Bartolic Law has helped many clients, across all lines of work, get their long-term disability claims and denials paid by Unum. In one case, a client with arthritic knees was denied long term disability because Unum asserted the client’s occupation could be done sitting down. We persuaded Unum the occupation could not be performed sitting. In another case, our client could no longer perform the client’s occupation due to loss of a license, triggered by the medical condition. Unum denied the claim based on policy language that loss of a license does not entitle the insured to benefits. We persuaded Unum the license loss was due to the medical impairments, and not independent of it. we were able to persuade Unum that our client’s spinal degeneration rendered the client unable to sit in sufficiently long intervals or enough total in a day to work at a sedentary occupation, even if it allows alternating from sitting to standing. We have also helped a disabled anesthesiologist with lasting impairment from a cardiac event claim Unum disability insurance and maintain the claim in pay status.
Unum refers to its hired medical reviewers as independent medical reviewers, but it contracts the same vendors over and over, who in turn hire the same doctors to review the files. These medical reviewers often appear in many Unum court cases and get criticized by courts over and over again, yet Unum still relies upon them.
When medical reviewers criticize your doctors’ advice, and disagree regarding your abilities, they often rely upon evidence that is immaterial, ignore the pertinent evidence, and sometimes even just misstate the contents. When you are disabled, and a medical reviewer disagrees, finding the flaws in the process, rather than just asserting your doctors know better, is the best way to fight it.
Ferrin v. Aetna Life Ins. Co., 336 F. Supp. 3d 910 (N.D. Ill. Sept. 28, 2018) (holding insurance policy’s grant of discretionary authority is void under Texas law due to certificate being issued after effective date of regulation, and policy renewing after effective date, and holding Plaintiff was disabled from Any Reasonable Occupation where treating doctors certify she can sit at the occasional level, and insurer’s consultants opine Plaintiff can sit frequently, as weighing all evidence together would make capacity likely at low end of frequent range at best).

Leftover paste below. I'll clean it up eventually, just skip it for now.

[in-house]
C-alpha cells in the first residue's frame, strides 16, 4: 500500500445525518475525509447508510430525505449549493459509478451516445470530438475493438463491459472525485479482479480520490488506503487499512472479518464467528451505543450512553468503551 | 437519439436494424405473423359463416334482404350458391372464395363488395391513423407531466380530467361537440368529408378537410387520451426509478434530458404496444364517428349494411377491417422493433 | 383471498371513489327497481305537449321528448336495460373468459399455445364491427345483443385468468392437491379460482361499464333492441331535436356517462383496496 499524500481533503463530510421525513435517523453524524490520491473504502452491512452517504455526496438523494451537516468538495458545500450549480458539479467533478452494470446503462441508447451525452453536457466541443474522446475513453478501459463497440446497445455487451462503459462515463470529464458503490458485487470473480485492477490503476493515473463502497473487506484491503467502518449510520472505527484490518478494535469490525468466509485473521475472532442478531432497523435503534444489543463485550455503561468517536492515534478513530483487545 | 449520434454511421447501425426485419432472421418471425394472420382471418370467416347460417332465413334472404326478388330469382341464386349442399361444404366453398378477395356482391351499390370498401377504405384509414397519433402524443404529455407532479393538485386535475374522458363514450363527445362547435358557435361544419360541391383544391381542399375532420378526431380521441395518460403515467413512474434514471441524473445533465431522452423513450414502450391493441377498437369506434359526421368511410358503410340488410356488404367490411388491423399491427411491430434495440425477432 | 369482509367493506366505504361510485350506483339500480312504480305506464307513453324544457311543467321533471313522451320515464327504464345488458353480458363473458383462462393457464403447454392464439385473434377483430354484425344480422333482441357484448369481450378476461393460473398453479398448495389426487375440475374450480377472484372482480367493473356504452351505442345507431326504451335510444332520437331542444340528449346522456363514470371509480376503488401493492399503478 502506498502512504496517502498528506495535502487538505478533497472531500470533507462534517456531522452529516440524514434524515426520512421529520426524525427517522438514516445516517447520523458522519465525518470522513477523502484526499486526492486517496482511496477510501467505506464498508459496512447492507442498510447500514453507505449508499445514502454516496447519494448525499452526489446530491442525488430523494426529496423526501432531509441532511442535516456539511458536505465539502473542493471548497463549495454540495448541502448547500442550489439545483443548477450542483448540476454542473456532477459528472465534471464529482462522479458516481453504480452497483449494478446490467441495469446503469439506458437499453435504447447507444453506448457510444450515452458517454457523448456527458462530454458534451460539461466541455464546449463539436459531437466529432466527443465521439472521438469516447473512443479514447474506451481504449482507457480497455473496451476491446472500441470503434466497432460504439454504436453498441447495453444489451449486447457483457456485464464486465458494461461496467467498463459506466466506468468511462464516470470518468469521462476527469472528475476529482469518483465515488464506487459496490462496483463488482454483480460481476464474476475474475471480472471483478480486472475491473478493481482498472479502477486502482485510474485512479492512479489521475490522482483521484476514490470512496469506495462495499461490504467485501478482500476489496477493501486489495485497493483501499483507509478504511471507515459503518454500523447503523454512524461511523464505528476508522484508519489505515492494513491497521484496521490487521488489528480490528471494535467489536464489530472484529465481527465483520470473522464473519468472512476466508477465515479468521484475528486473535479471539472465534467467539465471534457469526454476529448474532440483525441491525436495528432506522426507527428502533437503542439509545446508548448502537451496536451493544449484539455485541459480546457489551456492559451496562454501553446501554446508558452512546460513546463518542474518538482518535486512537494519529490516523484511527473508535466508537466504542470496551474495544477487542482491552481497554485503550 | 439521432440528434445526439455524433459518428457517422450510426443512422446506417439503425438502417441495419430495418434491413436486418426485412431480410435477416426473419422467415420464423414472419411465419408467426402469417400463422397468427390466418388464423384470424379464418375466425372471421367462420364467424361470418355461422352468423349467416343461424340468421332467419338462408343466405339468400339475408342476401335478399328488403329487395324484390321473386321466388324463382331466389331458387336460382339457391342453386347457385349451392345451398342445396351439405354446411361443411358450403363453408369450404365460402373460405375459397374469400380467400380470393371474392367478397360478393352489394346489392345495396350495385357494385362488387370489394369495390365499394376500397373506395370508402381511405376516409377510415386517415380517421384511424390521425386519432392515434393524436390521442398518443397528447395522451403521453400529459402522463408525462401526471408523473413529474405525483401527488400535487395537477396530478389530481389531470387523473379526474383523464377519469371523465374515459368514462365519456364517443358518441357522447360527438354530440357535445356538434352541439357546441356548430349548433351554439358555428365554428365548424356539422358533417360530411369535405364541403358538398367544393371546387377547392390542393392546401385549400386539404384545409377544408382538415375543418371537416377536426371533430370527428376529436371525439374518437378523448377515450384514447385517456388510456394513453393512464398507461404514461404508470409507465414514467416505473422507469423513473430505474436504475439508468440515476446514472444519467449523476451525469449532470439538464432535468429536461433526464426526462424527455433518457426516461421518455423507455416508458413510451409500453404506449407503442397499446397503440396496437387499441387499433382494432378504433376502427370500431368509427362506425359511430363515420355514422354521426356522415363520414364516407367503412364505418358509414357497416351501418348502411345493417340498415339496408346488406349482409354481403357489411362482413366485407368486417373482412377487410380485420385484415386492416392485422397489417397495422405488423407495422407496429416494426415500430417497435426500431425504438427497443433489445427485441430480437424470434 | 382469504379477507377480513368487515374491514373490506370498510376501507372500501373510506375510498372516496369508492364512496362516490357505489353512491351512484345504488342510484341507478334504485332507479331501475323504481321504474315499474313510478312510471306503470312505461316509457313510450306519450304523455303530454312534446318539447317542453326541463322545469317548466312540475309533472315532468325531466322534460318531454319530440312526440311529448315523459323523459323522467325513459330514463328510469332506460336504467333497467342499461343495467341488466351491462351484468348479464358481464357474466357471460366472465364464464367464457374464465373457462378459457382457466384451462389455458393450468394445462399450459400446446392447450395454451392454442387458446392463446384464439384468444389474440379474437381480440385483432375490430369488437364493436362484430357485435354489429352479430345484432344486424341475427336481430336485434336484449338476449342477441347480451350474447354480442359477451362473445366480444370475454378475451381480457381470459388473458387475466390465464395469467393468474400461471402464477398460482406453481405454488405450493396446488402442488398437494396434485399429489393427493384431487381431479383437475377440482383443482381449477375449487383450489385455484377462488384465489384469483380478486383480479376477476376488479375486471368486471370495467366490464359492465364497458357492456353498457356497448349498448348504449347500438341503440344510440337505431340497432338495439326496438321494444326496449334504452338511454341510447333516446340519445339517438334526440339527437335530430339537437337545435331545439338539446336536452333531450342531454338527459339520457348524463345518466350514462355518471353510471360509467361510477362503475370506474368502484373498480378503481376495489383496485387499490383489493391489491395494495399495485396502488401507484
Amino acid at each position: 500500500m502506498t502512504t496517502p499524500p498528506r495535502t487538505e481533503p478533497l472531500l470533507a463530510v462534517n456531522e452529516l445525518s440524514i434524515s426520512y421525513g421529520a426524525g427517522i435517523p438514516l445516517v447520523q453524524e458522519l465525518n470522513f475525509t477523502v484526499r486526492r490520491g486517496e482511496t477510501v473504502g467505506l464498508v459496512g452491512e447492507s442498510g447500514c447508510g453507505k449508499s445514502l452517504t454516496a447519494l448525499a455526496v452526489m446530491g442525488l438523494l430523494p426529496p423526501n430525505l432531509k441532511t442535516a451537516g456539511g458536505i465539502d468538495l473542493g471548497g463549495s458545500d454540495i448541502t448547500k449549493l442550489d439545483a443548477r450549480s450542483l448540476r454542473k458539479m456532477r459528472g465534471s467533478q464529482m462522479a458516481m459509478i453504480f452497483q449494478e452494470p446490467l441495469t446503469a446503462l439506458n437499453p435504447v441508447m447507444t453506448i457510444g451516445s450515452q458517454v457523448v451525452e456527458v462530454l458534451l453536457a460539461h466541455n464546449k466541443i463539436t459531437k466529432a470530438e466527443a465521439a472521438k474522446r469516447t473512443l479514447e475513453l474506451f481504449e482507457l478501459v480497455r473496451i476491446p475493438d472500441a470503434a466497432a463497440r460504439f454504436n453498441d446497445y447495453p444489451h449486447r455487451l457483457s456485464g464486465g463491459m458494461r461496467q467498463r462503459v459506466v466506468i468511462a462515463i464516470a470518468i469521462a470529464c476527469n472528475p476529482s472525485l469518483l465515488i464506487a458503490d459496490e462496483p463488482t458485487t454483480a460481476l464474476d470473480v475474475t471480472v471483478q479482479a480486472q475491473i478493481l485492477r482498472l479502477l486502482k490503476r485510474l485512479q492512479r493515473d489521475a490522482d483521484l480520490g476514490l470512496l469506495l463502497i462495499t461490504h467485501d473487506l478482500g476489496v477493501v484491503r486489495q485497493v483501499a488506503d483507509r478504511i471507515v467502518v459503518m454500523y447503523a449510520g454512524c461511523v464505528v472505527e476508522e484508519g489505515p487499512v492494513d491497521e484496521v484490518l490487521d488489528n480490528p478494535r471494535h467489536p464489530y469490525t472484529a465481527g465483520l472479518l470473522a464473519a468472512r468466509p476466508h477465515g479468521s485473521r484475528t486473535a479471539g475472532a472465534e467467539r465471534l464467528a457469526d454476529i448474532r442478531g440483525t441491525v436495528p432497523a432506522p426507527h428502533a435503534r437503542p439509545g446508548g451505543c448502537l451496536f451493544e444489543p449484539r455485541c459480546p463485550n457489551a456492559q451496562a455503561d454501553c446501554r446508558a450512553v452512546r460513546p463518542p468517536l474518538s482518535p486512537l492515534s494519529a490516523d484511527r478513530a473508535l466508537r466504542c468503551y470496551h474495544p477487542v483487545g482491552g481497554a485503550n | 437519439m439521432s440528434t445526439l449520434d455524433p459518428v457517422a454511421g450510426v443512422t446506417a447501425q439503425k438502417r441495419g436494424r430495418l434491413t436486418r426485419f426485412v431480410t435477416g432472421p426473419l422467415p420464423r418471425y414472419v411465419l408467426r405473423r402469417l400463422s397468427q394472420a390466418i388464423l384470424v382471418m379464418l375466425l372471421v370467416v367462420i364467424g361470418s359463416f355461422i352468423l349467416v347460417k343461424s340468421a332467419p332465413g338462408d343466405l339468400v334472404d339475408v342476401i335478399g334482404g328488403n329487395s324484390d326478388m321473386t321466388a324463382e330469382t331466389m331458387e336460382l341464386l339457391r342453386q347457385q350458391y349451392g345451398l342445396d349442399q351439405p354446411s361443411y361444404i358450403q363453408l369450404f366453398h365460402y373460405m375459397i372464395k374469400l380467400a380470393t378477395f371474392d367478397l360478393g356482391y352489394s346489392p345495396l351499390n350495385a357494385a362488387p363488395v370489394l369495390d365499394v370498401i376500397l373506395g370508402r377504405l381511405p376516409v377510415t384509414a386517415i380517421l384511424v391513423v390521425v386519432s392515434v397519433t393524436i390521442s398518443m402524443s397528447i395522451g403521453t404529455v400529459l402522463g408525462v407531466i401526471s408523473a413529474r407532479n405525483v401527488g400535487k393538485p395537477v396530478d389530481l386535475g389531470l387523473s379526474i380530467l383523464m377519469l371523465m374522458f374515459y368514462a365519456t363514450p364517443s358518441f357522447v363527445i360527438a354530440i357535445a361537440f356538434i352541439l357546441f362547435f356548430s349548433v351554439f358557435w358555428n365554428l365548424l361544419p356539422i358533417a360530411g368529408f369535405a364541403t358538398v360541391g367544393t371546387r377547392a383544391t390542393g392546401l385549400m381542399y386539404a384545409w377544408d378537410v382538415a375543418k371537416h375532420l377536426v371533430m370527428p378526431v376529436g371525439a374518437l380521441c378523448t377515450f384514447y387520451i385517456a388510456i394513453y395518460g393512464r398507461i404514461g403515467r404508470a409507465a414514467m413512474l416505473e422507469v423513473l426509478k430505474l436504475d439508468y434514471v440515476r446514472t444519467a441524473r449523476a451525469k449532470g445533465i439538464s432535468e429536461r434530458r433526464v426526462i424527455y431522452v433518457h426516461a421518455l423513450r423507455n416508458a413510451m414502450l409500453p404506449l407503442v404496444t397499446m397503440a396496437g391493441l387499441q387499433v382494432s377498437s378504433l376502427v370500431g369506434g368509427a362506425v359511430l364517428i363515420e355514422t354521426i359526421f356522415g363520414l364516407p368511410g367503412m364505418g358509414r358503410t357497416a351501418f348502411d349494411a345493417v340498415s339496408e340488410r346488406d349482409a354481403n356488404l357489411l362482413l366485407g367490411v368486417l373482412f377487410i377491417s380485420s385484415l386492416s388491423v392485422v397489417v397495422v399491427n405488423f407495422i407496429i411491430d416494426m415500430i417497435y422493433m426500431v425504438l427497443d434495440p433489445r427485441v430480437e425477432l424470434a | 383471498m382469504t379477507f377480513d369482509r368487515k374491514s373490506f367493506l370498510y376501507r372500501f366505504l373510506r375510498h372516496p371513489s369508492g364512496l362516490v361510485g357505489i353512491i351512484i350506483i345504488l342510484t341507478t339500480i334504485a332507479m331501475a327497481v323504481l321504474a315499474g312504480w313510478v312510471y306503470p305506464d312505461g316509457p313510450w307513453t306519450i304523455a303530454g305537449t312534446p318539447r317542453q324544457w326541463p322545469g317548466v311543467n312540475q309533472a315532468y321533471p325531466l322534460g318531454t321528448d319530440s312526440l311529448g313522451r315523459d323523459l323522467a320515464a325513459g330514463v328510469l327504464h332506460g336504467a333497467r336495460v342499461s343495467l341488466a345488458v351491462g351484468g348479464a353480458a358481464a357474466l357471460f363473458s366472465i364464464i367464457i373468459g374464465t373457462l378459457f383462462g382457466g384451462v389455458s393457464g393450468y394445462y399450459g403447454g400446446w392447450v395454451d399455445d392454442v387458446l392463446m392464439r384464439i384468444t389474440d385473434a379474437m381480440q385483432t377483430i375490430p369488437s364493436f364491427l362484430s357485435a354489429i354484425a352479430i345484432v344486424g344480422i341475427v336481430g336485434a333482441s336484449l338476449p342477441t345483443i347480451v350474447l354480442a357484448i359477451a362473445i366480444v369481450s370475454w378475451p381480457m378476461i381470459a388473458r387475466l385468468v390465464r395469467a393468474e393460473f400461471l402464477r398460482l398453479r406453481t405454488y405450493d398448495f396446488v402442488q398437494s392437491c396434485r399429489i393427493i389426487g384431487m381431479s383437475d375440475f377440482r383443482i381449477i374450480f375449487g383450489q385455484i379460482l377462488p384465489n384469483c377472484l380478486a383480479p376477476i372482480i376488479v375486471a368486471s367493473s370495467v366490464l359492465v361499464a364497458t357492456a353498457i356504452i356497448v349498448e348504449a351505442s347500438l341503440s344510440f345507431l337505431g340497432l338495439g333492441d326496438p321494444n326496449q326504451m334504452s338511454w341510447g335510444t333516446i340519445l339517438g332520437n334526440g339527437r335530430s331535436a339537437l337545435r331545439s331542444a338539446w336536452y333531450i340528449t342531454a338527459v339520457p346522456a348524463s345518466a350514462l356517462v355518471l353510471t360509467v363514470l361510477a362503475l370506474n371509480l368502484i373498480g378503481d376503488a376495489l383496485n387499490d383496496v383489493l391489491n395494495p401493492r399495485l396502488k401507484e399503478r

Sadowski v. Tuckpointers Local 52 Health & Welfare Trust, 281 F. Supp. 3d 710 (N.D. Ill. Dec. 20, 2017) (holding plan was arbitrary and capricious in denying medical benefits for removal of spinal cord stimulator following a fall down the stairs and infection where plan argued the expenses were caused by the same injury as the car accident necessitating implantation of the stimulator years earlier)
Tassone v. United of Omaha Life Ins. Co., 264 F. Supp. 3d 867 (N.D. Ill. Aug. 30, 2017) (awarding client long term disability benefits denied by United of Omaha despite insurer’s doctor opining there was no objective evidence of functional impairment)
Suson v. PNC Fin. Servs. Grp., Inc., No. 15-CV-10817, 2017 WL 3234809 (N.D. Ill. July 31, 2017) (holding Liberty Mutual’s denial of client’s long term disability benefits was arbitrary and capricious where Liberty Mutual disregarded client’s carpal tunnel syndrome and relied on a vocational opinion to which client never had an opportunity to address before litigation)